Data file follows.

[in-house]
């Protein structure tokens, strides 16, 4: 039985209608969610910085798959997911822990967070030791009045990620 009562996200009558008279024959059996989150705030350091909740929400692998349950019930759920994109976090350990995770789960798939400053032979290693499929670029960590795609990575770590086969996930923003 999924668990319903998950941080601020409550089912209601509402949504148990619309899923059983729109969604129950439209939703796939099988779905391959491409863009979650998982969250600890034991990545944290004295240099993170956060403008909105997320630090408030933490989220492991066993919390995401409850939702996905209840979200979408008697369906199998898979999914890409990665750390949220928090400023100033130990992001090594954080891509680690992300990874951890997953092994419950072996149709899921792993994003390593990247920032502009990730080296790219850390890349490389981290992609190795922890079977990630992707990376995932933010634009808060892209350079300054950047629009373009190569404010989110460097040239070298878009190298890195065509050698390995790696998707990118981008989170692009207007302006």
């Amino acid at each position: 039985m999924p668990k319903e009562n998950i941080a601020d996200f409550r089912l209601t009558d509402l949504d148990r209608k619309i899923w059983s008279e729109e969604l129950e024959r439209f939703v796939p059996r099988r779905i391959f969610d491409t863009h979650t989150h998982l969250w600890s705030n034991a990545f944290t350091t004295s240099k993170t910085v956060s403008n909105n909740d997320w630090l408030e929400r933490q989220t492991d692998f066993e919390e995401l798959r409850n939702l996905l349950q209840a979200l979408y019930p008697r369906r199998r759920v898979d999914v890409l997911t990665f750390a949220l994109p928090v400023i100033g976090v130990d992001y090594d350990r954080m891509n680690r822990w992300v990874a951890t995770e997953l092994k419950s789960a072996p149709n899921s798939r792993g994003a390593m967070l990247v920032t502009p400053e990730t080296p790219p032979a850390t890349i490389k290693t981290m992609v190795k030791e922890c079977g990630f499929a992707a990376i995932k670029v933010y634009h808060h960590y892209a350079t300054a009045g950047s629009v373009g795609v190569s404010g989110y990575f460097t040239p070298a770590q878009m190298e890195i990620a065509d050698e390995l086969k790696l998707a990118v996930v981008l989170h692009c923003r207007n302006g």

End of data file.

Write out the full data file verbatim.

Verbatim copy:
[in-house]
């Protein structure tokens, strides 16, 4: 039985209608969610910085798959997911822990967070030791009045990620 009562996200009558008279024959059996989150705030350091909740929400692998349950019930759920994109976090350990995770789960798939400053032979290693499929670029960590795609990575770590086969996930923003 999924668990319903998950941080601020409550089912209601509402949504148990619309899923059983729109969604129950439209939703796939099988779905391959491409863009979650998982969250600890034991990545944290004295240099993170956060403008909105997320630090408030933490989220492991066993919390995401409850939702996905209840979200979408008697369906199998898979999914890409990665750390949220928090400023100033130990992001090594954080891509680690992300990874951890997953092994419950072996149709899921792993994003390593990247920032502009990730080296790219850390890349490389981290992609190795922890079977990630992707990376995932933010634009808060892209350079300054950047629009373009190569404010989110460097040239070298878009190298890195065509050698390995790696998707990118981008989170692009207007302006």
């Amino acid at each position: 039985m999924p668990k319903e009562n998950i941080a601020d996200f409550r089912l209601t009558d509402l949504d148990r209608k619309i899923w059983s008279e729109e969604l129950e024959r439209f939703v796939p059996r099988r779905i391959f969610d491409t863009h979650t989150h998982l969250w600890s705030n034991a990545f944290t350091t004295s240099k993170t910085v956060s403008n909105n909740d997320w630090l408030e929400r933490q989220t492991d692998f066993e919390e995401l798959r409850n939702l996905l349950q209840a979200l979408y019930p008697r369906r199998r759920v898979d999914v890409l997911t990665f750390a949220l994109p928090v400023i100033g976090v130990d992001y090594d350990r954080m891509n680690r822990w992300v990874a951890t995770e997953l092994k419950s789960a072996p149709n899921s798939r792993g994003a390593m967070l990247v920032t502009p400053e990730t080296p790219p032979a850390t890349i490389k290693t981290m992609v190795k030791e922890c079977g990630f499929a992707a990376i995932k670029v933010y634009h808060h960590y892209a350079t300054a009045g950047s629009v373009g795609v190569s404010g989110y990575f460097t040239p070298a770590q878009m190298e890195i990620a065509d050698e390995l086969k790696l998707a990118v996930v981008l989170h692009c923003r207007n302006g």